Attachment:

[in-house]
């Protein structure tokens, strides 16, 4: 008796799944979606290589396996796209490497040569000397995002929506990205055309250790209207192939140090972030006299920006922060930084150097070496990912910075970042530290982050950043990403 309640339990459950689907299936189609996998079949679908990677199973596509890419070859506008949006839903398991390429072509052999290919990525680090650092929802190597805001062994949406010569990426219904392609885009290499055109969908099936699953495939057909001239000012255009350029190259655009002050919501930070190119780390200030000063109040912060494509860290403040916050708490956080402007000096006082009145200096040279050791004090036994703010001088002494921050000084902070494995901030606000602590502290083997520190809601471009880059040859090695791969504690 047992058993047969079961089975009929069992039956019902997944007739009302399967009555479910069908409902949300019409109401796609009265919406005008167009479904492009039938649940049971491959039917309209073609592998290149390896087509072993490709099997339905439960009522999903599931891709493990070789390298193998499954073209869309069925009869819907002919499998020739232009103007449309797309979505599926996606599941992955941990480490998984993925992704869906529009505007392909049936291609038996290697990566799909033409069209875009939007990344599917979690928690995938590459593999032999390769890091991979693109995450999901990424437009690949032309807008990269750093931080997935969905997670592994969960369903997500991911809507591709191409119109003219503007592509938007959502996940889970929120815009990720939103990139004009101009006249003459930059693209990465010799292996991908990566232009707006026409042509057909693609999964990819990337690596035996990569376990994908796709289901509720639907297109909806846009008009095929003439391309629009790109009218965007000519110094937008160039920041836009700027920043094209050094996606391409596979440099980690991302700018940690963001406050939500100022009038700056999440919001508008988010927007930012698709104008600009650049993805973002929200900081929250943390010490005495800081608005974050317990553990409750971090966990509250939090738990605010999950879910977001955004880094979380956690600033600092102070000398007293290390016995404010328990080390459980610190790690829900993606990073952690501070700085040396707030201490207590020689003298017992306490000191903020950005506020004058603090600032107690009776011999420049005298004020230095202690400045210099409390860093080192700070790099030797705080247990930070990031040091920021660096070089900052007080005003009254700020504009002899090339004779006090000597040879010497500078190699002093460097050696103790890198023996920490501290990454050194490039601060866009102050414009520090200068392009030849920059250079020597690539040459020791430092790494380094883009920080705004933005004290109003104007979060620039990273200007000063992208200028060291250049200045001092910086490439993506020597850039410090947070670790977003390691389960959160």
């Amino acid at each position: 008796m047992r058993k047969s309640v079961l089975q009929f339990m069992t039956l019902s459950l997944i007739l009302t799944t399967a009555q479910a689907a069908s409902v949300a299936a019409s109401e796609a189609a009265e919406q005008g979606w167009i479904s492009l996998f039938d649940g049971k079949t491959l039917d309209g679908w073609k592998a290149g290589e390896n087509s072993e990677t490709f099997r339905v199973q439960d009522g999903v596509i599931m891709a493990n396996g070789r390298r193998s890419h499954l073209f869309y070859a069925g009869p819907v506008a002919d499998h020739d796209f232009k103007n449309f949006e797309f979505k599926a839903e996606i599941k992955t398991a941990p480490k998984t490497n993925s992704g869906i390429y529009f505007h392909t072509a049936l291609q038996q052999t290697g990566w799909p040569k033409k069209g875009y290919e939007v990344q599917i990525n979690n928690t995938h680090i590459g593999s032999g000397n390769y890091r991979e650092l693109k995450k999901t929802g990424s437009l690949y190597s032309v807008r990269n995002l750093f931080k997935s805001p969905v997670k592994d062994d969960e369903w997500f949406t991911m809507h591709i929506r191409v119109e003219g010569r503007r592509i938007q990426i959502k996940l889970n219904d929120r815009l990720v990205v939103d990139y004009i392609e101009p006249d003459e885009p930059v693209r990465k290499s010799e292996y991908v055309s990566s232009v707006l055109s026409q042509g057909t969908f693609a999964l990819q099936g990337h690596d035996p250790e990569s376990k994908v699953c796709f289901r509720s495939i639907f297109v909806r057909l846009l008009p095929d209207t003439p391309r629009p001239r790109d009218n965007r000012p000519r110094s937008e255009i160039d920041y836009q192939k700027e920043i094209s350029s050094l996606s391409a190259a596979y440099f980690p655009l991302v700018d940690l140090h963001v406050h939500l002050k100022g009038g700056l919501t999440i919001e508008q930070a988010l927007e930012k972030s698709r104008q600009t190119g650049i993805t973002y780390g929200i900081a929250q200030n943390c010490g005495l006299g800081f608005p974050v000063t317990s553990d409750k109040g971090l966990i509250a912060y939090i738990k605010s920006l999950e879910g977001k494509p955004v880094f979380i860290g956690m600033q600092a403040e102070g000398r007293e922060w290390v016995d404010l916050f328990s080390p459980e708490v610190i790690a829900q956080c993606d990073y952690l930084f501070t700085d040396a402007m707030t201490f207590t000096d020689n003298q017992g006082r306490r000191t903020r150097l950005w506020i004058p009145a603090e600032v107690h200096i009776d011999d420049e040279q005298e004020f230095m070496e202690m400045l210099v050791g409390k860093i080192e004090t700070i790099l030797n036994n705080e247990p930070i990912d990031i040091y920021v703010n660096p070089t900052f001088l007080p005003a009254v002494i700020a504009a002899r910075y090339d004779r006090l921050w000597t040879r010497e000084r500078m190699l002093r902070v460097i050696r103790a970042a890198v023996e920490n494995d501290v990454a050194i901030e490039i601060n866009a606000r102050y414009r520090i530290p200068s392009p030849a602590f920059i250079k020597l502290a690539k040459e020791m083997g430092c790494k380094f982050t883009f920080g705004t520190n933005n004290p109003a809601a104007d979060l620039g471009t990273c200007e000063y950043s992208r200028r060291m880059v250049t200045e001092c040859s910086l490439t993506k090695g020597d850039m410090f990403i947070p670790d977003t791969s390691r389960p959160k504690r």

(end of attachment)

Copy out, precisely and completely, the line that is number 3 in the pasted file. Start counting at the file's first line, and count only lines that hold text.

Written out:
């Amino acid at each position: 008796m047992r058993k047969s309640v079961l089975q009929f339990m069992t039956l019902s459950l997944i007739l009302t799944t399967a009555q479910a689907a069908s409902v949300a299936a019409s109401e796609a189609a009265e919406q005008g979606w167009i479904s492009l996998f039938d649940g049971k079949t491959l039917d309209g679908w073609k592998a290149g290589e390896n087509s072993e990677t490709f099997r339905v199973q439960d009522g999903v596509i599931m891709a493990n396996g070789r390298r193998s890419h499954l073209f869309y070859a069925g009869p819907v506008a002919d499998h020739d796209f232009k103007n449309f949006e797309f979505k599926a839903e996606i599941k992955t398991a941990p480490k998984t490497n993925s992704g869906i390429y529009f505007h392909t072509a049936l291609q038996q052999t290697g990566w799909p040569k033409k069209g875009y290919e939007v990344q599917i990525n979690n928690t995938h680090i590459g593999s032999g000397n390769y890091r991979e650092l693109k995450k999901t929802g990424s437009l690949y190597s032309v807008r990269n995002l750093f931080k997935s805001p969905v997670k592994d062994d969960e369903w997500f949406t991911m809507h591709i929506r191409v119109e003219g010569r503007r592509i938007q990426i959502k996940l889970n219904d929120r815009l990720v990205v939103d990139y004009i392609e101009p006249d003459e885009p930059v693209r990465k290499s010799e292996y991908v055309s990566s232009v707006l055109s026409q042509g057909t969908f693609a999964l990819q099936g990337h690596d035996p250790e990569s376990k994908v699953c796709f289901r509720s495939i639907f297109v909806r057909l846009l008009p095929d209207t003439p391309r629009p001239r790109d009218n965007r000012p000519r110094s937008e255009i160039d920041y836009q192939k700027e920043i094209s350029s050094l996606s391409a190259a596979y440099f980690p655009l991302v700018d940690l140090h963001v406050h939500l002050k100022g009038g700056l919501t999440i919001e508008q930070a988010l927007e930012k972030s698709r104008q600009t190119g650049i993805t973002y780390g929200i900081a929250q200030n943390c010490g005495l006299g800081f608005p974050v000063t317990s553990d409750k109040g971090l966990i509250a912060y939090i738990k605010s920006l999950e879910g977001k494509p955004v880094f979380i860290g956690m600033q600092a403040e102070g000398r007293e922060w290390v016995d404010l916050f328990s080390p459980e708490v610190i790690a829900q956080c993606d990073y952690l930084f501070t700085d040396a402007m707030t201490f207590t000096d020689n003298q017992g006082r306490r000191t903020r150097l950005w506020i004058p009145a603090e600032v107690h200096i009776d011999d420049e040279q005298e004020f230095m070496e202690m400045l210099v050791g409390k860093i080192e004090t700070i790099l030797n036994n705080e247990p930070i990912d990031i040091y920021v703010n660096p070089t900052f001088l007080p005003a009254v002494i700020a504009a002899r910075y090339d004779r006090l921050w000597t040879r010497e000084r500078m190699l002093r902070v460097i050696r103790a970042a890198v023996e920490n494995d501290v990454a050194i901030e490039i601060n866009a606000r102050y414009r520090i530290p200068s392009p030849a602590f920059i250079k020597l502290a690539k040459e020791m083997g430092c790494k380094f982050t883009f920080g705004t520190n933005n004290p109003a809601a104007d979060l620039g471009t990273c200007e000063y950043s992208r200028r060291m880059v250049t200045e001092c040859s910086l490439t993506k090695g020597d850039m410090f990403i947070p670790d977003t791969s390691r389960p959160k504690r």